More than one million patients have been affected by the COVID-19 infection globally. Countries have been on lockdowns to prevent the spread of this infectious disease. Since it is a novel strain of coronavirus, doctors and scientists have been working hard to find a cure for this disease.

Despite all the preventive measures, cases of COVID-19 are increasing rapidly around the world. While some infected patients present with milder symptoms of COVID-19 such as fever, cough and difficulty breathing, others show severe symptoms like extreme difficulty in breathing, persistent pain in the chest, a state of confusion (delirium) and bluish discolouration of the face and lips.

While doctors and scientists are still trying to understand the disease, a new “eye” symptom is being reported in many patients of the COVID-19 infection.

Here in this article, we will tell you about the eye symptoms related to COVID-19 infection.

  1. Does COVID-19 infection affect the eyes?
  2. What are the eye symptoms seen in patients of COVID-19?
  3. What can be done to protect the eyes from COVID-19 infection?
Doctors for Eye symptoms in COVID-19

Various studies have been conducted to find out how COVID-19 infection affects the eyes. Some of those studies are:

  • The first study is published in the Journal of Medical Virology which included 30 patients who were hospitalized for COVID-19 in China. Their tear and conjunctival secretions were collected for testing. The results showed that one of those patients’ samples came positive for COVID-19, linking the SARS-CoV-2 virus to the eyes. 
  • Another study was published in the New England Journal of Medicine, which included 1099 patients from 30 hospitals across China who were hospitalized due to confirmed COVID-19 infection. The doctors stated that out of those 1099 patients, 9 had conjunctival congestion. However, no tear samples were taken to confirm the presence of the virus in the tears.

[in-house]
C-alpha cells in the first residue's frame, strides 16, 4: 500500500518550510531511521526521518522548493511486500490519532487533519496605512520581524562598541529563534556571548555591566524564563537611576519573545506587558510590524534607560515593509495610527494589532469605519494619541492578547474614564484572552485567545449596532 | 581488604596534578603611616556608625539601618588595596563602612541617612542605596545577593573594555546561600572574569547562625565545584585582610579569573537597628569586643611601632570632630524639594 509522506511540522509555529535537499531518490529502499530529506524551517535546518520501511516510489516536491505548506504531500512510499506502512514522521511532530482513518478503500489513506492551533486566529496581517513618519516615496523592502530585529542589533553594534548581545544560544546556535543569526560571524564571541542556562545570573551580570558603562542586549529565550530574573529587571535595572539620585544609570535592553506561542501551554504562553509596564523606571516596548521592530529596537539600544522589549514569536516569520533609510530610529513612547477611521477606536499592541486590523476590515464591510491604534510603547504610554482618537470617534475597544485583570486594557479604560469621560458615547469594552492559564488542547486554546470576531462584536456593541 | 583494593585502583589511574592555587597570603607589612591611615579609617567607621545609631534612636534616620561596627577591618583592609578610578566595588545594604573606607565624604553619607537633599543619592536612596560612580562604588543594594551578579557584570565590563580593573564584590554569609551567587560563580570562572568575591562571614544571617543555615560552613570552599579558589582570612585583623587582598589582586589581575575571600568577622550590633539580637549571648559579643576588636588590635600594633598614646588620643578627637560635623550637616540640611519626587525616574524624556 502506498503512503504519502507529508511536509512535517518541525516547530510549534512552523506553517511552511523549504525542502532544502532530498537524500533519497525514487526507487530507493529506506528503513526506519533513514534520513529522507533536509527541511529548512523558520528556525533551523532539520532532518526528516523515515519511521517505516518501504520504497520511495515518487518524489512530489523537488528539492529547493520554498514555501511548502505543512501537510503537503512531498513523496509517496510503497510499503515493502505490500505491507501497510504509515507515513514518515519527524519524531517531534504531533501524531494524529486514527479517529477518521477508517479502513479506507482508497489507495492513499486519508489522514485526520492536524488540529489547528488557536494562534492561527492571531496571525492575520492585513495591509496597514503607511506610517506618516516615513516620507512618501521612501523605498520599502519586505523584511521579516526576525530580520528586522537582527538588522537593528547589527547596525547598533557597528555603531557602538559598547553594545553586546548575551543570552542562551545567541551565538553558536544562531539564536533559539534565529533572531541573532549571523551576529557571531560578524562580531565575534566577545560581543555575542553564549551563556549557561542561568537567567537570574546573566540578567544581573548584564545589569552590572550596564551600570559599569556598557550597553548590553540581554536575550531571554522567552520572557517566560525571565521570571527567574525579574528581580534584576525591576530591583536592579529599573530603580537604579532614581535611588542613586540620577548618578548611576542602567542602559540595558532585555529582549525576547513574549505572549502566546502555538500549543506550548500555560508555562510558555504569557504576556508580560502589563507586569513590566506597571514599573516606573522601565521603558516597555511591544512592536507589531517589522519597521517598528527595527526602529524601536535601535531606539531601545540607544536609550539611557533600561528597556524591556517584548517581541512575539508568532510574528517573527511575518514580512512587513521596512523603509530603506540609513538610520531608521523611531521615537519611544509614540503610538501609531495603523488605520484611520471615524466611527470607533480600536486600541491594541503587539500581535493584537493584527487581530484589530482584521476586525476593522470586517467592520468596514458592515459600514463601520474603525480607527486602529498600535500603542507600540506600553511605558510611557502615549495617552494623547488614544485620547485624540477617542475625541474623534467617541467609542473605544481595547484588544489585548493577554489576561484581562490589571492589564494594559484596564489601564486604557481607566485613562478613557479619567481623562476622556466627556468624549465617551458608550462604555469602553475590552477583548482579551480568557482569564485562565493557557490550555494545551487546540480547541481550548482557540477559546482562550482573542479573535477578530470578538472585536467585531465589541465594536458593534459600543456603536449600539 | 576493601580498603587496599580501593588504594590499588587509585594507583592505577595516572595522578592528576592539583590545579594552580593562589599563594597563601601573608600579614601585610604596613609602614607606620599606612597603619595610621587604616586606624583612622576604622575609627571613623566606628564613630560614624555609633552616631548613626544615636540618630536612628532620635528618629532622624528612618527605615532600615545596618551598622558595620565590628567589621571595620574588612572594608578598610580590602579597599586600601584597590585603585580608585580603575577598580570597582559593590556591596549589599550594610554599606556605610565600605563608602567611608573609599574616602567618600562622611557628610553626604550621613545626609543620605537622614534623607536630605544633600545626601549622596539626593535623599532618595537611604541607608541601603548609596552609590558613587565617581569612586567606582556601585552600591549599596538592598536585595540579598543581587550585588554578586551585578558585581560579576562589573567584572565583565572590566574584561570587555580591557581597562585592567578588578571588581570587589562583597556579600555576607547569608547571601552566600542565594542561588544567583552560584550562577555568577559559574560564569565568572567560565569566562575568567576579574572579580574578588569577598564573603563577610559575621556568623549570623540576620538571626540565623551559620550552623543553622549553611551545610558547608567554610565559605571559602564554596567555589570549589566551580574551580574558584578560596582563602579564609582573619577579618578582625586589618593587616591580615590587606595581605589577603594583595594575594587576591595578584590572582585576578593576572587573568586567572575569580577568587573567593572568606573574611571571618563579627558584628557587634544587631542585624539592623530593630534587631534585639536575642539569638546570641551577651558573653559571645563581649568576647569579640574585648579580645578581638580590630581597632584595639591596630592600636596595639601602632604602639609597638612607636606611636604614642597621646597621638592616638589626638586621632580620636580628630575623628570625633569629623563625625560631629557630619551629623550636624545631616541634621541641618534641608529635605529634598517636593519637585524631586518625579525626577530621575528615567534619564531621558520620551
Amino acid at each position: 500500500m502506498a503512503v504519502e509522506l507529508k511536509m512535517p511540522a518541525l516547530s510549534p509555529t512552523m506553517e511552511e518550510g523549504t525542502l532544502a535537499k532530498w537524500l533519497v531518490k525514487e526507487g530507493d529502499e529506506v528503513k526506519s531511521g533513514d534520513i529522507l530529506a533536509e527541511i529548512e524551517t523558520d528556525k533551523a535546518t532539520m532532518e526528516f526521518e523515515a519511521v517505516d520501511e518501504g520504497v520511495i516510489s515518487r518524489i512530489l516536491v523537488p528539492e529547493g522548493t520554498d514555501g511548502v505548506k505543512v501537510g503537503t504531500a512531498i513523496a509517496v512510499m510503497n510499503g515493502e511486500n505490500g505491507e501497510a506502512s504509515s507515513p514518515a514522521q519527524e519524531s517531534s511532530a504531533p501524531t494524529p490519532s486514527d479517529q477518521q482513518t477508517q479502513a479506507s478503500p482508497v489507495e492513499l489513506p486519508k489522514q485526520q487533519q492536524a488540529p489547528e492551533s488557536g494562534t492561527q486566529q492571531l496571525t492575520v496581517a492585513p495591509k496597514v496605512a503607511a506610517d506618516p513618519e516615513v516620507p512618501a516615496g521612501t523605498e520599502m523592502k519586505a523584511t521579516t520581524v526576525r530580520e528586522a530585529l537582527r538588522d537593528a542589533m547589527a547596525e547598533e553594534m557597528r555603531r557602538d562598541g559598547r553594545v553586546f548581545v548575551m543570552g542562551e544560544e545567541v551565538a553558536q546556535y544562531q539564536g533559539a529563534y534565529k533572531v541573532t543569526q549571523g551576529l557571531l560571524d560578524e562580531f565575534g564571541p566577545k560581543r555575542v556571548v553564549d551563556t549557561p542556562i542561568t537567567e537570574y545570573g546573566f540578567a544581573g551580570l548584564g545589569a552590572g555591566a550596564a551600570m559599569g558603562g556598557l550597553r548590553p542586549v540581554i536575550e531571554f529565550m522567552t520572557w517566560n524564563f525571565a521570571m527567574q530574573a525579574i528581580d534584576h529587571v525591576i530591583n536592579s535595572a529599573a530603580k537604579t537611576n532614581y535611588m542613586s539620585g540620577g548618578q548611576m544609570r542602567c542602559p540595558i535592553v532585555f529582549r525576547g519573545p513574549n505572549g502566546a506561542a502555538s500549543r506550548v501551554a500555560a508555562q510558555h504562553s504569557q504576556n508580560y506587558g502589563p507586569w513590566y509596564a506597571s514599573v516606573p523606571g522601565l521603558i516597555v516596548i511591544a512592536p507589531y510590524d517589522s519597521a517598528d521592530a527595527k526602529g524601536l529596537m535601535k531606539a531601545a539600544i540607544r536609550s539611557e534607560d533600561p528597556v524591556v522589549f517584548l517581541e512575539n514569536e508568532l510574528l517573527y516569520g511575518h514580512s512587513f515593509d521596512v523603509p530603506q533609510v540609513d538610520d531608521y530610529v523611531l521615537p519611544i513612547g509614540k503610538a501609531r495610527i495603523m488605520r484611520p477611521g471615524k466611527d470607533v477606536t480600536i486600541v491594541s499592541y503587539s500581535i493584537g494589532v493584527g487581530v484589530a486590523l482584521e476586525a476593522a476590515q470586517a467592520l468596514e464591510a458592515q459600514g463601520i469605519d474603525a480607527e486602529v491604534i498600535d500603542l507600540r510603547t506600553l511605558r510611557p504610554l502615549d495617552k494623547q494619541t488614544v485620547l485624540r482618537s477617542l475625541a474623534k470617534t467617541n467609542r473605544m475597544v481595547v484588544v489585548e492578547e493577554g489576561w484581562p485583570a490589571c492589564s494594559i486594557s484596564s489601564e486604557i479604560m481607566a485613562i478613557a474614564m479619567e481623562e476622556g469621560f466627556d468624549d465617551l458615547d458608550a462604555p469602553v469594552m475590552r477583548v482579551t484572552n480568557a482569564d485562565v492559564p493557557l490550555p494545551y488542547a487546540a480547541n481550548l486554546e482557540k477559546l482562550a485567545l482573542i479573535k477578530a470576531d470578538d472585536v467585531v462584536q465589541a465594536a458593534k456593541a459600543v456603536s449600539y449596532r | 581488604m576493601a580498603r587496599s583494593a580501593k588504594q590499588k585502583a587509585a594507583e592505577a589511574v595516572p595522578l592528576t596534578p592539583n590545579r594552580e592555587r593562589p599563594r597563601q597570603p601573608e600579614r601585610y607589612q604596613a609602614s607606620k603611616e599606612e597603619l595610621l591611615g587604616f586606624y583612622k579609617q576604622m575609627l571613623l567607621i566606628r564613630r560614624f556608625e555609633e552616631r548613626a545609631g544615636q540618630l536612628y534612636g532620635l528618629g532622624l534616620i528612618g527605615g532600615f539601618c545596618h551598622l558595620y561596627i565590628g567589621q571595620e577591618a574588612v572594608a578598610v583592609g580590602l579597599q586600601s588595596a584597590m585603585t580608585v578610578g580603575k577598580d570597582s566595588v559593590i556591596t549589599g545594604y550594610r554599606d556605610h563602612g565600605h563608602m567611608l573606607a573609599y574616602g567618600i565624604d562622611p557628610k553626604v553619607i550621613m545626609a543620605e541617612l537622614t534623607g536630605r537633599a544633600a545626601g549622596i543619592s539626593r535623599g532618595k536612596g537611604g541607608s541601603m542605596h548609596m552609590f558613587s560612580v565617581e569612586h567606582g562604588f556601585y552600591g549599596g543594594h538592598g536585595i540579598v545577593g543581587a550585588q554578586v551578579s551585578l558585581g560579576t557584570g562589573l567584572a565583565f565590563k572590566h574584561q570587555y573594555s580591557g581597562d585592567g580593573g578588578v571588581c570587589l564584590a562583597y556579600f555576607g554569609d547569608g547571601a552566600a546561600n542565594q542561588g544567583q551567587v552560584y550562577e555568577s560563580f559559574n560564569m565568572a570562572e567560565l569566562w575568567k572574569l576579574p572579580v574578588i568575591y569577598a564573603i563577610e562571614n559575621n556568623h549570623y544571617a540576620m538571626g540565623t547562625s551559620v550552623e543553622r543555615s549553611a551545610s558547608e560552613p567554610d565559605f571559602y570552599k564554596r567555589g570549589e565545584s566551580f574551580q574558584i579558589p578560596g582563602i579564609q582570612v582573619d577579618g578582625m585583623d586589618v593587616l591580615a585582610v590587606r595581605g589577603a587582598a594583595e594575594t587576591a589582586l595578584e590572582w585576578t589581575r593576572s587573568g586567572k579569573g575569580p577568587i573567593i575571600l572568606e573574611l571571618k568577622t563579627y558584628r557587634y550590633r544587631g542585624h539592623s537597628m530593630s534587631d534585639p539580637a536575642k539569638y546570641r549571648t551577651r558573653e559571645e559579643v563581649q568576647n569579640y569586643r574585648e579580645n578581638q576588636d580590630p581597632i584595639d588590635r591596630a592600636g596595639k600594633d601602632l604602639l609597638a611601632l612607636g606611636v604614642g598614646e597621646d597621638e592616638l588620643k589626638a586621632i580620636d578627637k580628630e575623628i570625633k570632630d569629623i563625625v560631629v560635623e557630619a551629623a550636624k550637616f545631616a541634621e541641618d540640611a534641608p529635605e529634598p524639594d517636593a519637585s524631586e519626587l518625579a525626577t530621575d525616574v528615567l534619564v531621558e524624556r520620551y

• A case study published on 31st March 2020 in JAMA Ophthalmology concluded that out of 38 confirmed cases of COVID-19 infection in the Hubei Province, China, 12 had ocular issues such as chemosis and epiphora.

Common eye symptoms seen in the patients infected with COVID-19 infection include:

  • Epiphora: Epiphora is an eye condition marked with severe watering of eyes
  • Conjunctival congestion: Conjunctival congestion is another name for pink eye. It is an eye condition where the eye goes extremely red with excessive watery discharge. 
  • Chemosis: Chemosis is a result of eye irritation. In chemosis, the outer surface of the eye (conjunctiva) looks like a big blister.

Things normal people can do to protect their eyes from COVID-19 infection:

  • Stay away from people who are sick. 
  • Try and maintain a distance of at least 1 metre to prevent yourself from the droplets coughed or sneezed out by an infected person, the primary cause of the disease.
  • People should not touch their eyes frequently.
  • Wash your hands with soap and water more often.

Things healthcare professionals should do to protect their eyes from the COVID-19 infection:

  • Healthcare workers should wear protective goggles and face shield to protect themselves from the aerosols that are produced during various medical procedures such as while collecting a sample from an infected patient and while placing an endotracheal tube. 
  • They should not touch their eyes without washing them with soap and water.
Dr. Arun R

Dr. Arun R

Infectious Disease
5 Years of Experience

Dr. Neha Gupta

Dr. Neha Gupta

Infectious Disease
16 Years of Experience

Dr. Lalit Shishara

Dr. Lalit Shishara

Infectious Disease
8 Years of Experience

Dr. Alok Mishra

Dr. Alok Mishra

Infectious Disease
5 Years of Experience


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References

  1. Wu P, Duan F, Luo C, et al. Characteristics of Ocular Findings of Patients With Coronavirus Disease 2019 (COVID-19) in Hubei Province, China. JAMA Ophthalmol. Published online March 31, 2020.
  2. Xia, J, Tong, J, Liu, M, Shen, Y, Guo, D. Evaluation of coronavirus in tears and conjunctival secretions of patients with SARS‐CoV‐2 infection. J Med Virol. 2020; 1– 6.
  3. American Academy of Ophthalmology [internet] California, United States; Important coronavirus updates for ophthalmologists.